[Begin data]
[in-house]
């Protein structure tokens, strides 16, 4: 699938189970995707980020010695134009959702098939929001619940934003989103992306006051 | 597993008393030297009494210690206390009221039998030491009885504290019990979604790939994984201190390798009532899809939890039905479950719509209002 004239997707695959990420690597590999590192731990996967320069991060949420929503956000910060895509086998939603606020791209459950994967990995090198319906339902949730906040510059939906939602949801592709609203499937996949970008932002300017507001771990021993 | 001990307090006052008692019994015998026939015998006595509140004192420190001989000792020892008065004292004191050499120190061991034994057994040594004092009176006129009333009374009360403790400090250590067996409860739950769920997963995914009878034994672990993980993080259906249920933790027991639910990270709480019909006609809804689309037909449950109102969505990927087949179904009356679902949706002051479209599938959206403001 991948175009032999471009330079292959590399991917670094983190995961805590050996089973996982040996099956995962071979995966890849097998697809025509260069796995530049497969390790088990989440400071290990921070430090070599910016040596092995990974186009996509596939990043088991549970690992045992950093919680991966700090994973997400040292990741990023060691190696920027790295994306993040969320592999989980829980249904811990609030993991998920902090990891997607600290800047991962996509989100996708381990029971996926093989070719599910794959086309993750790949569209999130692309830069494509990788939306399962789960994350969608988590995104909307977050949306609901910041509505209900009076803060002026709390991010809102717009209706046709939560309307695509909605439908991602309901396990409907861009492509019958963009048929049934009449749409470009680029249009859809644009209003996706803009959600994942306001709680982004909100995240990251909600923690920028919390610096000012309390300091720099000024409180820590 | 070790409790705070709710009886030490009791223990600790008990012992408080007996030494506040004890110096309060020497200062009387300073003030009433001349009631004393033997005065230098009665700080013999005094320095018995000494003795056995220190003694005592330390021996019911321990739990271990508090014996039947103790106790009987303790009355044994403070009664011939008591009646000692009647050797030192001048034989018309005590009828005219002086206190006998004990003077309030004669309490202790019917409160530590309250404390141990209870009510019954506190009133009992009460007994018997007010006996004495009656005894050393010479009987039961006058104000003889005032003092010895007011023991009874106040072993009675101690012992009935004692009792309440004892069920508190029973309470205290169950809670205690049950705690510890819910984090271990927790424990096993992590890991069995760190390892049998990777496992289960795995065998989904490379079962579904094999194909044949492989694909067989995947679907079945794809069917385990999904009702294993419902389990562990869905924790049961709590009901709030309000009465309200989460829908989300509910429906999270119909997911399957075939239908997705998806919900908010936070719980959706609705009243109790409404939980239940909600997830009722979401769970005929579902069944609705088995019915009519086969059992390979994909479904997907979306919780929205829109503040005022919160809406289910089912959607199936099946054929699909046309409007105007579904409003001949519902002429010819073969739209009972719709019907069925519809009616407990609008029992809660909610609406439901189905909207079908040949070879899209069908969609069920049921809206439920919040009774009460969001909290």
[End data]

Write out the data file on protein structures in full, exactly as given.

[in-house]
């Protein structure tokens, strides 16, 4: 699938189970995707980020010695134009959702098939929001619940934003989103992306006051 | 597993008393030297009494210690206390009221039998030491009885504290019990979604790939994984201190390798009532899809939890039905479950719509209002 004239997707695959990420690597590999590192731990996967320069991060949420929503956000910060895509086998939603606020791209459950994967990995090198319906339902949730906040510059939906939602949801592709609203499937996949970008932002300017507001771990021993 | 001990307090006052008692019994015998026939015998006595509140004192420190001989000792020892008065004292004191050499120190061991034994057994040594004092009176006129009333009374009360403790400090250590067996409860739950769920997963995914009878034994672990993980993080259906249920933790027991639910990270709480019909006609809804689309037909449950109102969505990927087949179904009356679902949706002051479209599938959206403001 991948175009032999471009330079292959590399991917670094983190995961805590050996089973996982040996099956995962071979995966890849097998697809025509260069796995530049497969390790088990989440400071290990921070430090070599910016040596092995990974186009996509596939990043088991549970690992045992950093919680991966700090994973997400040292990741990023060691190696920027790295994306993040969320592999989980829980249904811990609030993991998920902090990891997607600290800047991962996509989100996708381990029971996926093989070719599910794959086309993750790949569209999130692309830069494509990788939306399962789960994350969608988590995104909307977050949306609901910041509505209900009076803060002026709390991010809102717009209706046709939560309307695509909605439908991602309901396990409907861009492509019958963009048929049934009449749409470009680029249009859809644009209003996706803009959600994942306001709680982004909100995240990251909600923690920028919390610096000012309390300091720099000024409180820590 | 070790409790705070709710009886030490009791223990600790008990012992408080007996030494506040004890110096309060020497200062009387300073003030009433001349009631004393033997005065230098009665700080013999005094320095018995000494003795056995220190003694005592330390021996019911321990739990271990508090014996039947103790106790009987303790009355044994403070009664011939008591009646000692009647050797030192001048034989018309005590009828005219002086206190006998004990003077309030004669309490202790019917409160530590309250404390141990209870009510019954506190009133009992009460007994018997007010006996004495009656005894050393010479009987039961006058104000003889005032003092010895007011023991009874106040072993009675101690012992009935004692009792309440004892069920508190029973309470205290169950809670205690049950705690510890819910984090271990927790424990096993992590890991069995760190390892049998990777496992289960795995065998989904490379079962579904094999194909044949492989694909067989995947679907079945794809069917385990999904009702294993419902389990562990869905924790049961709590009901709030309000009465309200989460829908989300509910429906999270119909997911399957075939239908997705998806919900908010936070719980959706609705009243109790409404939980239940909600997830009722979401769970005929579902069944609705088995019915009519086969059992390979994909479904997907979306919780929205829109503040005022919160809406289910089912959607199936099946054929699909046309409007105007579904409003001949519902002429010819073969739209009972719709019907069925519809009616407990609008029992809660909610609406439901189905909207079908040949070879899209069908969609069920049921809206439920919040009774009460969001909290």